Marxist-Leninist Sociology on Its Way to a Normal Science?
Many sociologists perceived the period up to the transfer of power from Ulbricht to Honecker in 1971 as the “productive phase” of sociology in the GDR (Sparschuh and Koch 1997, p. 108). An indication of the gradual consolidation and canonization was the publication of the Wörterbuch der marxistisch-leninistischen Soziologie (Dictionary of Marxist-Leninist Sociology) in 1969 and the textbook Grundlagen der marxistisch-leninistischen Soziologie (Principles of Marxist-Leninist Sociology) in 1977, but this canonization was at the same time also perceived as “normalization” (Sparschuh and Koch 1997, pp. 108–109). The hope was that empirical social research could be conducted under the theoretical framework of historical materialism. However, as Thomas (1990, p. 20) has pointed out, social research was also increasingly subject to “control measures,” such as bans on publications or interventions in the design of empirical research.
While the main focus of sociology in the GDR until the end of the 1960s was on industrial sociology, the sociology of labor, sociology of organizations, sociology of agriculture, sociology of culture, sociology of education and youth, as well as the development of personality (Ludz 1972a, 1972b; Wittich and Taubert 1970), it continued to differentiate itself in the following years (Hamm 1989, p. 142). In addition, there were social policy research, demography, sociology of science, of medicine, of religion, of development, sociolinguistics, research on mass communication, urban sociology, and sociology of sports (Meyer 1992, pp. 268–269; 1994, pp. 40–46; Kaube 1998, pp. 286–290).
As of the 1970s, analyses of social structure and social change became central topics (Thomas 1990, p. 7). It had become apparent that the social reality of the “socialist human community” was more complex and differentiated than expected and that social policy measures had to be tailored to the specific situation. For this reason, research on social structure was closely related to the party’s efforts to achieve a “unity of economic and social policy” and an “alignment of other classes and strata with the working class” (Ettrich 1997, p. 287). Sociology was to accompany and legitimize the policies of the SED. This led to a “re-actualization of the class theorem” (Peter 2018, p. 400), to an increased revaluation of the working class and to the view that there were also differentiations within the working class. In accordance with the focus on social and political planning, the second Sociological Congress in 1974 was devoted to the “Contribution of Marxist-Leninist sociology to the management and planning of social processes in the shaping of the developed socialist society.”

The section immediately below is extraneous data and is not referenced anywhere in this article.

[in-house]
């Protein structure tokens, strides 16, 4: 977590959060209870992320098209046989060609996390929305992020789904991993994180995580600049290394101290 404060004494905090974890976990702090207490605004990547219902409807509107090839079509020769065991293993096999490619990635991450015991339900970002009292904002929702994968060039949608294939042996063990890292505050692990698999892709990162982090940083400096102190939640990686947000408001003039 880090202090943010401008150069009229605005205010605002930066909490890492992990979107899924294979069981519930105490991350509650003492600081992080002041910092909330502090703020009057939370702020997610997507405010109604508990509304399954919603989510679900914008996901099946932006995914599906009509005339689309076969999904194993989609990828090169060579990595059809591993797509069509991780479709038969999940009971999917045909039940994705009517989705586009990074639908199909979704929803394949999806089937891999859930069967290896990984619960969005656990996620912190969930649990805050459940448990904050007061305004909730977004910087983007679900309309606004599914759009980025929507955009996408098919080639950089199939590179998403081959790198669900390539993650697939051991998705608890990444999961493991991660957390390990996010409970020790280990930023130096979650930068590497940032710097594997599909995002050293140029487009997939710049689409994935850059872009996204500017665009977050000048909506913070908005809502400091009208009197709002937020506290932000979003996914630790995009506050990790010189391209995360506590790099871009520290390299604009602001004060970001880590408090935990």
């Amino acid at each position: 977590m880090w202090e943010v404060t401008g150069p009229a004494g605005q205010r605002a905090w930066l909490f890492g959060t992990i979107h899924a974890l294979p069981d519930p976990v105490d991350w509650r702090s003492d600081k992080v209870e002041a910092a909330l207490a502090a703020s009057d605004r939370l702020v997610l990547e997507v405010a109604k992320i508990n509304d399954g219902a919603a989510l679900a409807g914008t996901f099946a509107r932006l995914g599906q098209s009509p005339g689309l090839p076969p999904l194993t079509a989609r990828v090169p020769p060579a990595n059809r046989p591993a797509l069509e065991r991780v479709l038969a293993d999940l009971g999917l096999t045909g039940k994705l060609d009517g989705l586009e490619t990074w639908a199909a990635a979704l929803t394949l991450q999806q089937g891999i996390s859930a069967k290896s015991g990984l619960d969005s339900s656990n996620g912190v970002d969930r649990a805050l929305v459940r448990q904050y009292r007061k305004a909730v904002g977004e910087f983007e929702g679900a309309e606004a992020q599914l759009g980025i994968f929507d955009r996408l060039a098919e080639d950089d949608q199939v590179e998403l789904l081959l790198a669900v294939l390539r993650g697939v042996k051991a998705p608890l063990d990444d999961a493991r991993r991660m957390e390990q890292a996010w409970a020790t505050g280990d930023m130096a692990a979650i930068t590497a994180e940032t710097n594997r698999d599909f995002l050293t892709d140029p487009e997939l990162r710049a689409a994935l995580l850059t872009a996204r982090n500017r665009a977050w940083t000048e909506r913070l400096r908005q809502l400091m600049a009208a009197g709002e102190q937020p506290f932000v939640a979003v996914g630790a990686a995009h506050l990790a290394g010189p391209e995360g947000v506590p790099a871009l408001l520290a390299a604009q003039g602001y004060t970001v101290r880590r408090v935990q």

Although sociology was actually supposed to serve the legitimation of the state, it simultaneously unfolded, “even in its crudest empirical form, a force that was delegitimizing ideological normativity” (Ettrich 1997, p. 289). For example, sociological research revealed that it was not the working class but the class of white-collar workers that was growing, and that not a proletarian but, rather, a petty-bourgeois white-collar worker habitus prevailed. Nevertheless, the phase of the 1970s was marked by system adjustment and self-censorship. This often led to results that conformed to the system and to highly speculative forecasts. For example, indications were seen that the two classes of “workers and peasants” and the class of scientific-technical intelligentsia would merge (Peter 2018, pp. 400–401). This idea of levelling correlated with the assumption that society is a coherent, uniform organism—that the “socialist society was a […] uniform entity” (Kaube 1998, pp. 263–264). As Jürgen Kaube has pointed out, sociologists in the GDR saw themselves as a functional component of this “organic solidarity” (Durkheim ), as “part of a society based on the division of labor” (Kaube 1998, p. 263).
Often the sociologists focused on the possibilities of political application of their results in order to justify their research (Thomas 1990, p. 9). “Since the methods and techniques of empirical research were adapted to the state’s monopoly of political planning, they could thus only sporadically contribute to findings in which a critical processing of social processes and relationships manifested itself” (Peter 2018, p. 398). If the results did not fit into the political concept, they were kept secret; the researchers were disciplined or dismissed (Meyer 1992, p. 271). For example, in 1978 the Institute for Opinion Research at the SED CC was closed down. Honecker justified this by arguing that the surveys should not fall into the hands of the “class enemy”—“the reasoning allows the conclusion that the results of the survey research had turned out to be less favorable for the politics of the SED than the General Secretary had expected” (Thomas 1990, p. 19).